How critical are soft skills to the healthcare facility management professional?
Asked another way, what is the appropriate percentage of hard skills (technical) versus soft skills (leadership/communication) needed in this unique role?
We have that discussion with Lamar Davis, Director, Facilities Engineering & Support Services at the Shirley Ryan Ability Lab in Chicago, on the latest episode of High Reliability.
Lamar has had a lengthy career in healthcare facilities management in the Chicagoland area. In addition to the Shirley Ryan Ability Lab, Lamar has worked in facility leadership roles at Access Community Health Network, Provena Health, and Advocate Health. Lamar has volunteered nationally and locally with the American Society of Healthcare Engineering. He has mentored individuals throughout his career.
As a worldwide leader in applying research in real time to physical medicine and rehabilitation, the Shirley Ryan Ability Lab attracts patients from across the globe. Resultantly, Lamar’s facility teams need to be comfortable taking on outward-facing, engaging roles with patients and families.
Lamar speaks to their interview process
When we interview prospective employees, it’s great that they have technical skills, but we ask how you feel interacting with the public and how you feel interacting with teammates? Are you comfortable talking to people of different backgrounds?
We look for that personality factor because it is so important. People come here from all over the world at some of the lowest moments of their life. We need to be able to satisfy them.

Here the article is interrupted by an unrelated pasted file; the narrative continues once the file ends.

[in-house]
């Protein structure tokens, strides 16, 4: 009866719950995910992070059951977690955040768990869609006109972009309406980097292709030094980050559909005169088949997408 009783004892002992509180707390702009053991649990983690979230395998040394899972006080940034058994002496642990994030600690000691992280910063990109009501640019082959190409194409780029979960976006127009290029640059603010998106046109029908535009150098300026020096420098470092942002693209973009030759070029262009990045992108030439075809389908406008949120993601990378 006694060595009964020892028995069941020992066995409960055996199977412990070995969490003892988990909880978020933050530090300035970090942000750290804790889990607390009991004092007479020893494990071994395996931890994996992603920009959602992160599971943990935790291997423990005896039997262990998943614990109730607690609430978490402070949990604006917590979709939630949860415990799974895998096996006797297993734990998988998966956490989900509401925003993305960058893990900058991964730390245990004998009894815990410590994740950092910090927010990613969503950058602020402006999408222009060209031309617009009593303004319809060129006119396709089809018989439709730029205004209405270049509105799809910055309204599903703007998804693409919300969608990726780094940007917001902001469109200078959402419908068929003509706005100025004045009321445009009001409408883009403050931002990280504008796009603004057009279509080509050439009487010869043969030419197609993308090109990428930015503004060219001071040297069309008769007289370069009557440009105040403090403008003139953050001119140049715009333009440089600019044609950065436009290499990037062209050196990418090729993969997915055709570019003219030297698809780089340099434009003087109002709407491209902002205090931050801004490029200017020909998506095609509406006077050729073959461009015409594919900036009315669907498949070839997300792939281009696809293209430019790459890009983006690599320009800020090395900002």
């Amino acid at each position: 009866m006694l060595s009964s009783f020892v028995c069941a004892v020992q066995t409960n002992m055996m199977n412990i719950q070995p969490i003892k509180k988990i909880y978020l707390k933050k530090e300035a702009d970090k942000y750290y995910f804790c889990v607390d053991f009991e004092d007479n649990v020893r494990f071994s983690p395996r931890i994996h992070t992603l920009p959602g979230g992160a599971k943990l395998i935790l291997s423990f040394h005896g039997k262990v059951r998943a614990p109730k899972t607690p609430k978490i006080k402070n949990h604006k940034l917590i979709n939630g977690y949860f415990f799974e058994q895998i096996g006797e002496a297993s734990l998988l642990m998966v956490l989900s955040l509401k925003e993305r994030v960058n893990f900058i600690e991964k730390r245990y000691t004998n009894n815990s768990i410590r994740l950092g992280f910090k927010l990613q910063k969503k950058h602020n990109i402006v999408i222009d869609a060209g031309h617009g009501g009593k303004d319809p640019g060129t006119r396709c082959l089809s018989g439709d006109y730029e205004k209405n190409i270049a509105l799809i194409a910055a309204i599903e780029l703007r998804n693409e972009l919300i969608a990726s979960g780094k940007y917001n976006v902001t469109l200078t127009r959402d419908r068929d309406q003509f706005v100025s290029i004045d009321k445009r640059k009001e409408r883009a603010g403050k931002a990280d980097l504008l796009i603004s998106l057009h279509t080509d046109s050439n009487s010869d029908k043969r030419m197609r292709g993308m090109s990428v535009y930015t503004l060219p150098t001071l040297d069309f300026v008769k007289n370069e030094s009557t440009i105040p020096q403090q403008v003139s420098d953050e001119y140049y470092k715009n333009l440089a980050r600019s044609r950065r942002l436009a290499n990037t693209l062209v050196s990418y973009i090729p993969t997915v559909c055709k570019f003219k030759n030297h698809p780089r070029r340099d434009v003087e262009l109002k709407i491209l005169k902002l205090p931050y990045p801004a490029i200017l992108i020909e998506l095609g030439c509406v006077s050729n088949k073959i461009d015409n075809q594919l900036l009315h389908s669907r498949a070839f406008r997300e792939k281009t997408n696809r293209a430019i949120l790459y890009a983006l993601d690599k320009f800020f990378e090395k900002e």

How often do interviewees say they are comfortable utilizing soft skills?
Roughly 50/50. Half will say they are comfortable, and the other half will say, “I want to stay in the boiler room, don’t bother me.” I will say to their credit, people who aren’t personable at work, they can turn it on when they need to, and that is huge. We appreciate them for doing that.
We have had people who have exited our organizations because they couldn’t do it (the soft side). In the interview, they said that they will try, that they could do it. But it only comes out later (that they can’t).
On the importance of rapport
What is important for me is to establish rapport with all, from the hospital president to the greeter at the door. Let them know they are my customer, engage with them. People respond a lot better when you are engaging with them.
To establish rapport, realize that you are going to have something in common with that person. There is going to be something, and I always try to find that something. Start with the weather or a trip. It is tougher with some people; they won’t give up anything (about themselves). But keep trying, find that common thing. Sports can be easy. Or say, “hey, that is a cool-looking shirt.” There is always something; you just have to keep at it.
Learn more about the Shirley Ryan Ability Lab.
Please stay tuned to our website for our latest job promotions. In the next week, we will be promoting:
- Director, Facilities
- A Vice President opportunity
- A Director, PDC opportunity